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Information for Domain Name Registrants

What is a Registrant?

A domain name registrant is an individual or entity who registers a domain name. Upon registration of a domain name, a registrant enters into a contract with a registrar. The contract describes the terms under which the registrar agrees to register and maintain the requested name. After registration, registrants manage their domain name settings through their registrar.

As a domain name registrant, you have certain rights and responsibilities. Your rights include access to information from your registrar regarding processes for registering, managing, transferring, renewing, and restoring your domain name registration.

Take Action

  • Click here to use ICANN's Lookup Tool to find your registrar.
  • If you have suggestions, or would like to submit an inquiry, please contact ICANN's Global Support Center.
  • Contractual Compliance complaints can be submitted here.

Registrant Resources

The ICANN Registrant Program team has developed a number of informational series that aim to help educate registrants about their rights and responsibilities, the domain name ecosystem, how to navigate it, and the ICANN policies that impact them.


Sign up for the free ICANN Learn course: Registrant Basics: Essentials for Domain Name Holders

What You Need to Know

Frequently Asked Questions (FAQs)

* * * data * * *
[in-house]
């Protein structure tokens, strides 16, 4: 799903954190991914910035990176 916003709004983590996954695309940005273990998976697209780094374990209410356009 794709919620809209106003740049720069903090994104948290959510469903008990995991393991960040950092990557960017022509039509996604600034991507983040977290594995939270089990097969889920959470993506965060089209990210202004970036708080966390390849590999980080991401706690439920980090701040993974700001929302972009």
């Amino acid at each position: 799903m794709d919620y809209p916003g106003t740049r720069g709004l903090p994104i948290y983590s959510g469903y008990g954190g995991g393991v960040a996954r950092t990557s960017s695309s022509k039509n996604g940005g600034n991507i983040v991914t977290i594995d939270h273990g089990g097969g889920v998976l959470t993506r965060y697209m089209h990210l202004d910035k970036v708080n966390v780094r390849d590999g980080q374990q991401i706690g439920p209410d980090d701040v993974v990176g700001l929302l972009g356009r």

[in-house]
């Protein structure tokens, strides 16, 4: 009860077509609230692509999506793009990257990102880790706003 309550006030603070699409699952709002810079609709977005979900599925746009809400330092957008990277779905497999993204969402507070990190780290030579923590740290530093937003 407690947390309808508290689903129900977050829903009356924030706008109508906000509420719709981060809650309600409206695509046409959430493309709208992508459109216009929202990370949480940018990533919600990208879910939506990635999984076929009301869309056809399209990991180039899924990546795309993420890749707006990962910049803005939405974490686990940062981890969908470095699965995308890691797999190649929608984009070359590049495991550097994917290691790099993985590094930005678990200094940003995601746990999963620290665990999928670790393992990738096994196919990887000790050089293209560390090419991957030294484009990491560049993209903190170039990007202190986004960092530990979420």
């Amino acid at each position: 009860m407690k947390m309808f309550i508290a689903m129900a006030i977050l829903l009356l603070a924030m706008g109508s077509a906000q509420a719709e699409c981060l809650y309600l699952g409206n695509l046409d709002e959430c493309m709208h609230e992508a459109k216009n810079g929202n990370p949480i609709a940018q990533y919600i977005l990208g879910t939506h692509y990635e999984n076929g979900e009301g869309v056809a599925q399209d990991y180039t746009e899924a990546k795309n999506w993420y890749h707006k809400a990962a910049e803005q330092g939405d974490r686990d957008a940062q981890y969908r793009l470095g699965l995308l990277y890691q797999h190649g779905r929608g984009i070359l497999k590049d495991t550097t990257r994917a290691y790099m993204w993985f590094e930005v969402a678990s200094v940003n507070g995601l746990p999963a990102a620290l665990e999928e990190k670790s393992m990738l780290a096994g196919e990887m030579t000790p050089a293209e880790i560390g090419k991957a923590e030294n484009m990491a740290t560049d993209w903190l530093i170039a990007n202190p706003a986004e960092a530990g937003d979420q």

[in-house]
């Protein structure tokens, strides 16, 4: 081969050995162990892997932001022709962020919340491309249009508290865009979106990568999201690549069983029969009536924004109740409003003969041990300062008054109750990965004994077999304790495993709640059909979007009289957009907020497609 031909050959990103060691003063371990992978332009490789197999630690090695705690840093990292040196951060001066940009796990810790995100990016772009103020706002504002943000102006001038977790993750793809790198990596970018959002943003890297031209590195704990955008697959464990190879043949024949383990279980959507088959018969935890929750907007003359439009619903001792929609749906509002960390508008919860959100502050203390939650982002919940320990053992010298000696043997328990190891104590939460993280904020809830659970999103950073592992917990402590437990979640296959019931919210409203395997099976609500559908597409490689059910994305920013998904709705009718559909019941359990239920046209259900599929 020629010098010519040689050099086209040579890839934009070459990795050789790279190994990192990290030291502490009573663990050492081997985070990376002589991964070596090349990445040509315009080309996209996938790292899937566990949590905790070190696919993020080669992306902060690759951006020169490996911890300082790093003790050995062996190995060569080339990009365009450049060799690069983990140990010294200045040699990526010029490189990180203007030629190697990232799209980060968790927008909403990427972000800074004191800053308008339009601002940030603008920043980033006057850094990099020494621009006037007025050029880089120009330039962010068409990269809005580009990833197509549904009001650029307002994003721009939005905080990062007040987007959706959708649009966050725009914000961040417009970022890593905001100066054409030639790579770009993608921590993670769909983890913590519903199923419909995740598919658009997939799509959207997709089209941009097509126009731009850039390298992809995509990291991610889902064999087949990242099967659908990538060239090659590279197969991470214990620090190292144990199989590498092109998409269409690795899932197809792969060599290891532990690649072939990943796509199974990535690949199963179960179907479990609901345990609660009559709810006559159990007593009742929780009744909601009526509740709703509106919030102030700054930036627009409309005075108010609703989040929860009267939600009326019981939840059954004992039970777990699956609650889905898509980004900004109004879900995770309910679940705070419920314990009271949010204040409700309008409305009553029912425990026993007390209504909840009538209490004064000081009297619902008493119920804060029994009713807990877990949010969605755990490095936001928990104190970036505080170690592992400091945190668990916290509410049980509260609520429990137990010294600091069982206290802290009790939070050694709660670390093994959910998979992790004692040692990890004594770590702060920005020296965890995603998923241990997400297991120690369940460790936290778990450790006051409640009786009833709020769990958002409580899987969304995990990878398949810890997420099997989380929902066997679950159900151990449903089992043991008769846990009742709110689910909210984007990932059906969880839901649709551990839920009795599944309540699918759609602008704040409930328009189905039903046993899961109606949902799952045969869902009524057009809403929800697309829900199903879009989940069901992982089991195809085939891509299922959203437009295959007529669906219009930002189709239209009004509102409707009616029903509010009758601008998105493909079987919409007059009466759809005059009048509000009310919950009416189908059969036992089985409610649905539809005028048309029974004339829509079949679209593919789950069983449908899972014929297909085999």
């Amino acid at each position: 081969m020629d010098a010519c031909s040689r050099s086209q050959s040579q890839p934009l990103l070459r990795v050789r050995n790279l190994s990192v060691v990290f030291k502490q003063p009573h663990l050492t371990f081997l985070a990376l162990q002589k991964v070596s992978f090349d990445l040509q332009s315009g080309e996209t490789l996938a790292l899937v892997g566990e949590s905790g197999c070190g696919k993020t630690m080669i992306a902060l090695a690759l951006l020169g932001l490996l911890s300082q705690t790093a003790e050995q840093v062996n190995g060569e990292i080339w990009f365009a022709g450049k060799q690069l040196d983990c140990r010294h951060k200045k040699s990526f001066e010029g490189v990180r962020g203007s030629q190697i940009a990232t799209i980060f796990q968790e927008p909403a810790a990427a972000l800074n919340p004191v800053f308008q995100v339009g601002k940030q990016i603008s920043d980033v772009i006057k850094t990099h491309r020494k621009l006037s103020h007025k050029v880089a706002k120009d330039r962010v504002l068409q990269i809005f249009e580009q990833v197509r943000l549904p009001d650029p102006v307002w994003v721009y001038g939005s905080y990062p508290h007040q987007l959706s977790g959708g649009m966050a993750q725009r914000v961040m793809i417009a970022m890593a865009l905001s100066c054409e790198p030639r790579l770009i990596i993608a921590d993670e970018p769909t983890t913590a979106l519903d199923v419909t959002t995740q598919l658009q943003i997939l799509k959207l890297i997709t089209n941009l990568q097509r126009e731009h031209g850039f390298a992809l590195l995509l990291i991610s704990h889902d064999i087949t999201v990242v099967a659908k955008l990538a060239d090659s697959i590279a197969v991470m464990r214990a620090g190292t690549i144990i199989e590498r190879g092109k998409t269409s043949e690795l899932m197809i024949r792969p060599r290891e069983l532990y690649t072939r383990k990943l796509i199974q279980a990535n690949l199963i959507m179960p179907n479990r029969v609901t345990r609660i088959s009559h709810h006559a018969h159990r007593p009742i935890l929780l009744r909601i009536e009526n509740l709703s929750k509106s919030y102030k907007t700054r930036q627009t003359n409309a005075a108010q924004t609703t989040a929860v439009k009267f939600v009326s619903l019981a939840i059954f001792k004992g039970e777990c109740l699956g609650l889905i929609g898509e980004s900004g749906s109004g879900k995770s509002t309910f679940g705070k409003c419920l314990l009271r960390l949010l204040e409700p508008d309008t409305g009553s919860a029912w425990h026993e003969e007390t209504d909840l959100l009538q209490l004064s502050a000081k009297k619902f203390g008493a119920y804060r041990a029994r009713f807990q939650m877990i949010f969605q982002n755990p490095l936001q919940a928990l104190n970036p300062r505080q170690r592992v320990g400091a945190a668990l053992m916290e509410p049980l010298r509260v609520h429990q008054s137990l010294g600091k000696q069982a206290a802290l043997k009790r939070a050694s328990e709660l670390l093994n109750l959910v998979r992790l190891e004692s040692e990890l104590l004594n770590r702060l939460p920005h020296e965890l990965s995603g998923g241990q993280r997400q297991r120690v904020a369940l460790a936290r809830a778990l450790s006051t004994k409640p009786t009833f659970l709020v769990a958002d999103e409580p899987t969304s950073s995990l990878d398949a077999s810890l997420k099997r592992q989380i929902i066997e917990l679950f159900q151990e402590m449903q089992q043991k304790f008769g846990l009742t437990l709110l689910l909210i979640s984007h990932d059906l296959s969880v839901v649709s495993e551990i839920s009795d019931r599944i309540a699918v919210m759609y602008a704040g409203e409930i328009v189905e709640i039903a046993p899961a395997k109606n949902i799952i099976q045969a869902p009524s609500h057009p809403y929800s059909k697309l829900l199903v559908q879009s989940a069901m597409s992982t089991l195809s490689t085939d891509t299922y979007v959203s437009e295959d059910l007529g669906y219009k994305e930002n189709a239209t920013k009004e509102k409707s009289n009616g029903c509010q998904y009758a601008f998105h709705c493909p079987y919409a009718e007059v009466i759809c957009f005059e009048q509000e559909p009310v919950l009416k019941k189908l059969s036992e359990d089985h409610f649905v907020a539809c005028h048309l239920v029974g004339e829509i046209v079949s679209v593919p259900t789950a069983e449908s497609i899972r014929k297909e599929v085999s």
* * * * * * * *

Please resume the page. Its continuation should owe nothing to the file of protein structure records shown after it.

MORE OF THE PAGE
Registration and Management of Domain Names

Domain Name Registration Data Policies and Related Requirements

  • Provides information on the existing requirements and ongoing work related to domain name registration data by the ICANN community (SO/ACs).


Thinking About Registering a Domain Name?

Need Help With Your Domain Name?

Important Tips to Help Keep Your Domain Name Secure


Get Involved

Domain Name System
Internationalized Domain Name ,IDN,"IDNs are domain names that include characters used in the local representation of languages that are not written with the twenty-six letters of the basic Latin alphabet ""a-z"". An IDN can contain Latin letters with diacritical marks, as required by many European languages, or may consist of characters from non-Latin scripts such as Arabic or Chinese. Many languages also use other types of digits than the European ""0-9"". The basic Latin alphabet together with the European-Arabic digits are, for the purpose of domain names, termed ""ASCII characters"" (ASCII = American Standard Code for Information Interchange). These are also included in the broader range of ""Unicode characters"" that provides the basis for IDNs. The ""hostname rule"" requires that all domain names of the type under consideration here are stored in the DNS using only the ASCII characters listed above, with the one further addition of the hyphen ""-"". The Unicode form of an IDN therefore requires special encoding before it is entered into the DNS. The following terminology is used when distinguishing between these forms: A domain name consists of a series of ""labels"" (separated by ""dots""). The ASCII form of an IDN label is termed an ""A-label"". All operations defined in the DNS protocol use A-labels exclusively. The Unicode form, which a user expects to be displayed, is termed a ""U-label"". The difference may be illustrated with the Hindi word for ""test"" — परीका — appearing here as a U-label would (in the Devanagari script). A special form of ""ASCII compatible encoding"" (abbreviated ACE) is applied to this to produce the corresponding A-label: xn--11b5bs1di. A domain name that only includes ASCII letters, digits, and hyphens is termed an ""LDH label"". Although the definitions of A-labels and LDH-labels overlap, a name consisting exclusively of LDH labels, such as"""" is not an IDN."